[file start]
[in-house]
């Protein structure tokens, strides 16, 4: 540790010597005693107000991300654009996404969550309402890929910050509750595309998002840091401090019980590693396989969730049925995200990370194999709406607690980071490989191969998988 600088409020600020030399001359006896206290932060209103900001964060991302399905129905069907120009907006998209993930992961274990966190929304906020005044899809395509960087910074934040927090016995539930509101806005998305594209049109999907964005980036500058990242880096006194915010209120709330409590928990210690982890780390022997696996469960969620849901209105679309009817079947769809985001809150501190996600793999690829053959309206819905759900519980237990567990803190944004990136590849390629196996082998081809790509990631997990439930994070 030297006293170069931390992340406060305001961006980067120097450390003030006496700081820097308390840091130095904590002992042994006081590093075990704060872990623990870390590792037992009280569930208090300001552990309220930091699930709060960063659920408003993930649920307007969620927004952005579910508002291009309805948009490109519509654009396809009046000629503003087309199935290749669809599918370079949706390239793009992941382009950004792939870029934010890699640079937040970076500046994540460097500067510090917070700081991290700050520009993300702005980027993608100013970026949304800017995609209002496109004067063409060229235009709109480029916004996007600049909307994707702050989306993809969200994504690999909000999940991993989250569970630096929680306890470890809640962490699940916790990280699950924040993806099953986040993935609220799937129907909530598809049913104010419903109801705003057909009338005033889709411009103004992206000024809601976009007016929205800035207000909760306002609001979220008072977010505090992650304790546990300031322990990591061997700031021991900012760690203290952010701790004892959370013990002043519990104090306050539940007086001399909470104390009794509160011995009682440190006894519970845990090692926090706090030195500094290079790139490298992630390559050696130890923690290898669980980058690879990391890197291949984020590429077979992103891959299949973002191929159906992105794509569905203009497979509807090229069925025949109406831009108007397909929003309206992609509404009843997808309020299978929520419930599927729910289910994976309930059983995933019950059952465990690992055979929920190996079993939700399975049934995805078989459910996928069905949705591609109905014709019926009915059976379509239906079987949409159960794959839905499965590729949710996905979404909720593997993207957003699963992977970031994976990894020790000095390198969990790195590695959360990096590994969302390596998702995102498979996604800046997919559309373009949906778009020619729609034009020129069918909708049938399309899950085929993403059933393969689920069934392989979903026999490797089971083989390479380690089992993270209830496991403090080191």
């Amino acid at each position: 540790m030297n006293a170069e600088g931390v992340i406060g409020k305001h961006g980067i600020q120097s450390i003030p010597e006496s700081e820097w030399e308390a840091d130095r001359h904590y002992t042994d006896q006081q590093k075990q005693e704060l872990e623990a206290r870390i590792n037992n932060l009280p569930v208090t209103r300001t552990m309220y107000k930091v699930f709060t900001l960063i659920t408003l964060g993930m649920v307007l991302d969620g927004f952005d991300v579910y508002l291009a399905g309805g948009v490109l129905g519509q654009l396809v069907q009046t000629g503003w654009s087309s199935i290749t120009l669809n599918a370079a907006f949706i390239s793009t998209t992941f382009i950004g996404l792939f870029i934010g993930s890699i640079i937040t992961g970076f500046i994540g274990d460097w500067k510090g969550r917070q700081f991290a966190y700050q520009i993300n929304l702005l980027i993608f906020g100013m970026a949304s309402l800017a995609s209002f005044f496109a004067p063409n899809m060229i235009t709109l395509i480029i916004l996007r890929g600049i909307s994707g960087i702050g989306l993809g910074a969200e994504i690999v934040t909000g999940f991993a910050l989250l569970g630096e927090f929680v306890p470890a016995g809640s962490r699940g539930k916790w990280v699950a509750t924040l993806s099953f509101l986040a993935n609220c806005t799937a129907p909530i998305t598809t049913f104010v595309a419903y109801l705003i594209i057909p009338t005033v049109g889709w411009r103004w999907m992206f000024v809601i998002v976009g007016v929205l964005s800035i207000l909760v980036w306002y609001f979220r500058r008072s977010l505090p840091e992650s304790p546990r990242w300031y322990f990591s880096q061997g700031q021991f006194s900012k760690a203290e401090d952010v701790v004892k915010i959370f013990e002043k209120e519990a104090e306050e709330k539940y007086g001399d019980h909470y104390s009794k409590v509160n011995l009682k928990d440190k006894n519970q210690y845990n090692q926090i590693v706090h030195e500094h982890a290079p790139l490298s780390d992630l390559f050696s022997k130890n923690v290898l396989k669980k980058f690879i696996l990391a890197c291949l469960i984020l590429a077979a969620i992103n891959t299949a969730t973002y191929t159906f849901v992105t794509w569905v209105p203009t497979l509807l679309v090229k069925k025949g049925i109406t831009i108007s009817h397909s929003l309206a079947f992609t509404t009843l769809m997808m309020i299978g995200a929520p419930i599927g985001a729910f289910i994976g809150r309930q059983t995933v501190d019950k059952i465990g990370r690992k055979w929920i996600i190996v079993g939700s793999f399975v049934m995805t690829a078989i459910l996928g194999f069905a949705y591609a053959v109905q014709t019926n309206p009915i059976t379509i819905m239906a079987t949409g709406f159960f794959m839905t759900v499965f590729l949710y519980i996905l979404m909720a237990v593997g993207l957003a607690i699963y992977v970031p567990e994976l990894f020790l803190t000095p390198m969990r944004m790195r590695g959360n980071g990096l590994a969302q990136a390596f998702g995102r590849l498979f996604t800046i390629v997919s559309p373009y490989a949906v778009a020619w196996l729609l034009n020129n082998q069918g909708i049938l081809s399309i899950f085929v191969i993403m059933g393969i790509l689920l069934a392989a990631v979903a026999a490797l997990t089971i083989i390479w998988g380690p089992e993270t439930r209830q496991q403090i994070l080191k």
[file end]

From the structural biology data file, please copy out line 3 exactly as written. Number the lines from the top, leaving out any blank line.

């Amino acid at each position: 540790m030297n006293a170069e600088g931390v992340i406060g409020k305001h961006g980067i600020q120097s450390i003030p010597e006496s700081e820097w030399e308390a840091d130095r001359h904590y002992t042994d006896q006081q590093k075990q005693e704060l872990e623990a206290r870390i590792n037992n932060l009280p569930v208090t209103r300001t552990m309220y107000k930091v699930f709060t900001l960063i659920t408003l964060g993930m649920v307007l991302d969620g927004f952005d991300v579910y508002l291009a399905g309805g948009v490109l129905g519509q654009l396809v069907q009046t000629g503003w654009s087309s199935i290749t120009l669809n599918a370079a907006f949706i390239s793009t998209t992941f382009i950004g996404l792939f870029i934010g993930s890699i640079i937040t992961g970076f500046i994540g274990d460097w500067k510090g969550r917070q700081f991290a966190y700050q520009i993300n929304l702005l980027i993608f906020g100013m970026a949304s309402l800017a995609s209002f005044f496109a004067p063409n899809m060229i235009t709109l395509i480029i916004l996007r890929g600049i909307s994707g960087i702050g989306l993809g910074a969200e994504i690999v934040t909000g999940f991993a910050l989250l569970g630096e927090f929680v306890p470890a016995g809640s962490r699940g539930k916790w990280v699950a509750t924040l993806s099953f509101l986040a993935n609220c806005t799937a129907p909530i998305t598809t049913f104010v595309a419903y109801l705003i594209i057909p009338t005033v049109g889709w411009r103004w999907m992206f000024v809601i998002v976009g007016v929205l964005s800035i207000l909760v980036w306002y609001f979220r500058r008072s977010l505090p840091e992650s304790p546990r990242w300031y322990f990591s880096q061997g700031q021991f006194s900012k760690a203290e401090d952010v701790v004892k915010i959370f013990e002043k209120e519990a104090e306050e709330k539940y007086g001399d019980h909470y104390s009794k409590v509160n011995l009682k928990d440190k006894n519970q210690y845990n090692q926090i590693v706090h030195e500094h982890a290079p790139l490298s780390d992630l390559f050696s022997k130890n923690v290898l396989k669980k980058f690879i696996l990391a890197c291949l469960i984020l590429a077979a969620i992103n891959t299949a969730t973002y191929t159906f849901v992105t794509w569905v209105p203009t497979l509807l679309v090229k069925k025949g049925i109406t831009i108007s009817h397909s929003l309206a079947f992609t509404t009843l769809m997808m309020i299978g995200a929520p419930i599927g985001a729910f289910i994976g809150r309930q059983t995933v501190d019950k059952i465990g990370r690992k055979w929920i996600i190996v079993g939700s793999f399975v049934m995805t690829a078989i459910l996928g194999f069905a949705y591609a053959v109905q014709t019926n309206p009915i059976t379509i819905m239906a079987t949409g709406f159960f794959m839905t759900v499965f590729l949710y519980i996905l979404m909720a237990v593997g993207l957003a607690i699963y992977v970031p567990e994976l990894f020790l803190t000095p390198m969990r944004m790195r590695g959360n980071g990096l590994a969302q990136a390596f998702g995102r590849l498979f996604t800046i390629v997919s559309p373009y490989a949906v778009a020619w196996l729609l034009n020129n082998q069918g909708i049938l081809s399309i899950f085929v191969i993403m059933g393969i790509l689920l069934a392989a990631v979903a026999a490797l997990t089971i083989i390479w998988g380690p089992e993270t439930r209830q496991q403090i994070l080191k």